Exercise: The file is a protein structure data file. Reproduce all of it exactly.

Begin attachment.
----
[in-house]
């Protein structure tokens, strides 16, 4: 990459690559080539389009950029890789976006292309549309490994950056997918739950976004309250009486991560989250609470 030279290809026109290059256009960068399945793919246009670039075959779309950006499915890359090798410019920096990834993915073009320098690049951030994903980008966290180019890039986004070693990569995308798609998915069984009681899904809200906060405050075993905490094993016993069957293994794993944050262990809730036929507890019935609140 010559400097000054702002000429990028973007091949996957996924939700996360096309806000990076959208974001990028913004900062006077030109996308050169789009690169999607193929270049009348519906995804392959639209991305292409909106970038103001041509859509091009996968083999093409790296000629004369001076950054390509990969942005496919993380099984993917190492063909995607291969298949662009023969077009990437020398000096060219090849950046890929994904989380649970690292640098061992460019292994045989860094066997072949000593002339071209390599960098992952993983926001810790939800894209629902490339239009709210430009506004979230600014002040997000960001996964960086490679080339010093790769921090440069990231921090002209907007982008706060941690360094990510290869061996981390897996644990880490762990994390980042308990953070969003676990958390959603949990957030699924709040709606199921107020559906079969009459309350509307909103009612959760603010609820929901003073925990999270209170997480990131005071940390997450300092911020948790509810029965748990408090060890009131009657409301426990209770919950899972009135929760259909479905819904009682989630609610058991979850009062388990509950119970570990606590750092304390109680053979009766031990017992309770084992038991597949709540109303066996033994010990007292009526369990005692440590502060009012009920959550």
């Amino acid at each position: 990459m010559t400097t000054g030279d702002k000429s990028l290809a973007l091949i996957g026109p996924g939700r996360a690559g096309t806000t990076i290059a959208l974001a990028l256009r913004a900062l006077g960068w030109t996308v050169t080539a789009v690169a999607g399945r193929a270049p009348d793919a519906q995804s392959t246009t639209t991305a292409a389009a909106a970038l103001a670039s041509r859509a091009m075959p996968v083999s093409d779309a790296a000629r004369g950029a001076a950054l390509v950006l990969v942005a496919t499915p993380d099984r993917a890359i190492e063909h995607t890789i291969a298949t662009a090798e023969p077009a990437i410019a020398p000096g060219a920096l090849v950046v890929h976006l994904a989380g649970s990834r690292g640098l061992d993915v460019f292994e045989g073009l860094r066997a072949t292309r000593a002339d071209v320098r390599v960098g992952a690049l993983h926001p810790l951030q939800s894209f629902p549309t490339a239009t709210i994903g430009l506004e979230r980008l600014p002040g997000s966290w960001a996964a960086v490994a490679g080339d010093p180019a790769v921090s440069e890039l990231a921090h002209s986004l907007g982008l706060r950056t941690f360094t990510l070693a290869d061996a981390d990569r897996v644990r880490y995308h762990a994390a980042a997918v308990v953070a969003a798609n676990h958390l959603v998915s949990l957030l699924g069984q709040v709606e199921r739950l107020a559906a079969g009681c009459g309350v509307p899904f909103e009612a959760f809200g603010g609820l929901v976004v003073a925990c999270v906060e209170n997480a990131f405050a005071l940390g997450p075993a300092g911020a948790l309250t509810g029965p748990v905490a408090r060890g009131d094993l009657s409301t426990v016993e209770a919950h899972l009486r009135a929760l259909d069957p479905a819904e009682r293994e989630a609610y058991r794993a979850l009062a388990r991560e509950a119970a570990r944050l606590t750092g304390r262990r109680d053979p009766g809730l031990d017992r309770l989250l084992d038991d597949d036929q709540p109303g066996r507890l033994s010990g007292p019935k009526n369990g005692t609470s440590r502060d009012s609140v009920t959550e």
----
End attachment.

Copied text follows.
[in-house]
């Protein structure tokens, strides 16, 4: 990459690559080539389009950029890789976006292309549309490994950056997918739950976004309250009486991560989250609470 030279290809026109290059256009960068399945793919246009670039075959779309950006499915890359090798410019920096990834993915073009320098690049951030994903980008966290180019890039986004070693990569995308798609998915069984009681899904809200906060405050075993905490094993016993069957293994794993944050262990809730036929507890019935609140 010559400097000054702002000429990028973007091949996957996924939700996360096309806000990076959208974001990028913004900062006077030109996308050169789009690169999607193929270049009348519906995804392959639209991305292409909106970038103001041509859509091009996968083999093409790296000629004369001076950054390509990969942005496919993380099984993917190492063909995607291969298949662009023969077009990437020398000096060219090849950046890929994904989380649970690292640098061992460019292994045989860094066997072949000593002339071209390599960098992952993983926001810790939800894209629902490339239009709210430009506004979230600014002040997000960001996964960086490679080339010093790769921090440069990231921090002209907007982008706060941690360094990510290869061996981390897996644990880490762990994390980042308990953070969003676990958390959603949990957030699924709040709606199921107020559906079969009459309350509307909103009612959760603010609820929901003073925990999270209170997480990131005071940390997450300092911020948790509810029965748990408090060890009131009657409301426990209770919950899972009135929760259909479905819904009682989630609610058991979850009062388990509950119970570990606590750092304390109680053979009766031990017992309770084992038991597949709540109303066996033994010990007292009526369990005692440590502060009012009920959550």
């Amino acid at each position: 990459m010559t400097t000054g030279d702002k000429s990028l290809a973007l091949i996957g026109p996924g939700r996360a690559g096309t806000t990076i290059a959208l974001a990028l256009r913004a900062l006077g960068w030109t996308v050169t080539a789009v690169a999607g399945r193929a270049p009348d793919a519906q995804s392959t246009t639209t991305a292409a389009a909106a970038l103001a670039s041509r859509a091009m075959p996968v083999s093409d779309a790296a000629r004369g950029a001076a950054l390509v950006l990969v942005a496919t499915p993380d099984r993917a890359i190492e063909h995607t890789i291969a298949t662009a090798e023969p077009a990437i410019a020398p000096g060219a920096l090849v950046v890929h976006l994904a989380g649970s990834r690292g640098l061992d993915v460019f292994e045989g073009l860094r066997a072949t292309r000593a002339d071209v320098r390599v960098g992952a690049l993983h926001p810790l951030q939800s894209f629902p549309t490339a239009t709210i994903g430009l506004e979230r980008l600014p002040g997000s966290w960001a996964a960086v490994a490679g080339d010093p180019a790769v921090s440069e890039l990231a921090h002209s986004l907007g982008l706060r950056t941690f360094t990510l070693a290869d061996a981390d990569r897996v644990r880490y995308h762990a994390a980042a997918v308990v953070a969003a798609n676990h958390l959603v998915s949990l957030l699924g069984q709040v709606e199921r739950l107020a559906a079969g009681c009459g309350v509307p899904f909103e009612a959760f809200g603010g609820l929901v976004v003073a925990c999270v906060e209170n997480a990131f405050a005071l940390g997450p075993a300092g911020a948790l309250t509810g029965p748990v905490a408090r060890g009131d094993l009657s409301t426990v016993e209770a919950h899972l009486r009135a929760l259909d069957p479905a819904e009682r293994e989630a609610y058991r794993a979850l009062a388990r991560e509950a119970a570990r944050l606590t750092g304390r262990r109680d053979p009766g809730l031990d017992r309770l989250l084992d038991d597949d036929q709540p109303g066996r507890l033994s010990g007292p019935k009526n369990g005692t609470s440590r502060d009012s609140v009920t959550e």